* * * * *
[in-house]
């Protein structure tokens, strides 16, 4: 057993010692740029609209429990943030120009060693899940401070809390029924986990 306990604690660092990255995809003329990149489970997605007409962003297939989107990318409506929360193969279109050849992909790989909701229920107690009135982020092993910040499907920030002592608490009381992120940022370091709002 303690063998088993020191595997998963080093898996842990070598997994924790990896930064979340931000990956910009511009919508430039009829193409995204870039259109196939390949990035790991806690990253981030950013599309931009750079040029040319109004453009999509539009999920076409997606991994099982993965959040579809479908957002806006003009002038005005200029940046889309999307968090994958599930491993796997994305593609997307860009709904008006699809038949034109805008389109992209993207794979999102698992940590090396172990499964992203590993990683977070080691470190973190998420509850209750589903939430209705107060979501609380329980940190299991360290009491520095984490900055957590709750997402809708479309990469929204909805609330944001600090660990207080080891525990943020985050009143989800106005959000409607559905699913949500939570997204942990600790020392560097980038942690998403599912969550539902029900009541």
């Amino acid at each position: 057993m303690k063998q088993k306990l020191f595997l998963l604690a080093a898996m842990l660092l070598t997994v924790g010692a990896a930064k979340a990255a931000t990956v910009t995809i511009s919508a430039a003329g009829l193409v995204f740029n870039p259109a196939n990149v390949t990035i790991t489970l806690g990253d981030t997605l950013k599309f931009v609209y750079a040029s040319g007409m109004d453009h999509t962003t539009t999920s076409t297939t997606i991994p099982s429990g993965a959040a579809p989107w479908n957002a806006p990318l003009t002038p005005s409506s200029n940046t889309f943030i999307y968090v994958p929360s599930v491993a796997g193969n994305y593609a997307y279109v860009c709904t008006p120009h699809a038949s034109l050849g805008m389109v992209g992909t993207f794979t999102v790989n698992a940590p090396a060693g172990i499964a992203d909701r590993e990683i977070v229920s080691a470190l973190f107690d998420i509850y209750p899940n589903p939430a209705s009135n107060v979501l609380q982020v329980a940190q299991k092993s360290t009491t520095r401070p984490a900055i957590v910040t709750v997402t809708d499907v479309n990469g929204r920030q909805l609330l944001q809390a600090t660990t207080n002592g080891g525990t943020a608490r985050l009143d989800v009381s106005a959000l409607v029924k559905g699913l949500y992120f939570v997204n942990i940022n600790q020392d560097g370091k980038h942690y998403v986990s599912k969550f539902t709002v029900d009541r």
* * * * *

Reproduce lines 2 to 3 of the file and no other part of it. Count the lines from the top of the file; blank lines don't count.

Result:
């Protein structure tokens, strides 16, 4: 057993010692740029609209429990943030120009060693899940401070809390029924986990 306990604690660092990255995809003329990149489970997605007409962003297939989107990318409506929360193969279109050849992909790989909701229920107690009135982020092993910040499907920030002592608490009381992120940022370091709002 303690063998088993020191595997998963080093898996842990070598997994924790990896930064979340931000990956910009511009919508430039009829193409995204870039259109196939390949990035790991806690990253981030950013599309931009750079040029040319109004453009999509539009999920076409997606991994099982993965959040579809479908957002806006003009002038005005200029940046889309999307968090994958599930491993796997994305593609997307860009709904008006699809038949034109805008389109992209993207794979999102698992940590090396172990499964992203590993990683977070080691470190973190998420509850209750589903939430209705107060979501609380329980940190299991360290009491520095984490900055957590709750997402809708479309990469929204909805609330944001600090660990207080080891525990943020985050009143989800106005959000409607559905699913949500939570997204942990600790020392560097980038942690998403599912969550539902029900009541």
């Amino acid at each position: 057993m303690k063998q088993k306990l020191f595997l998963l604690a080093a898996m842990l660092l070598t997994v924790g010692a990896a930064k979340a990255a931000t990956v910009t995809i511009s919508a430039a003329g009829l193409v995204f740029n870039p259109a196939n990149v390949t990035i790991t489970l806690g990253d981030t997605l950013k599309f931009v609209y750079a040029s040319g007409m109004d453009h999509t962003t539009t999920s076409t297939t997606i991994p099982s429990g993965a959040a579809p989107w479908n957002a806006p990318l003009t002038p005005s409506s200029n940046t889309f943030i999307y968090v994958p929360s599930v491993a796997g193969n994305y593609a997307y279109v860009c709904t008006p120009h699809a038949s034109l050849g805008m389109v992209g992909t993207f794979t999102v790989n698992a940590p090396a060693g172990i499964a992203d909701r590993e990683i977070v229920s080691a470190l973190f107690d998420i509850y209750p899940n589903p939430a209705s009135n107060v979501l609380q982020v329980a940190q299991k092993s360290t009491t520095r401070p984490a900055i957590v910040t709750v997402t809708d499907v479309n990469g929204r920030q909805l609330l944001q809390a600090t660990t207080n002592g080891g525990t943020a608490r985050l009143d989800v009381s106005a959000l409607v029924k559905g699913l949500y992120f939570v997204n942990i940022n600790q020392d560097g370091k980038h942690y998403v986990s599912k969550f539902t709002v029900d009541r």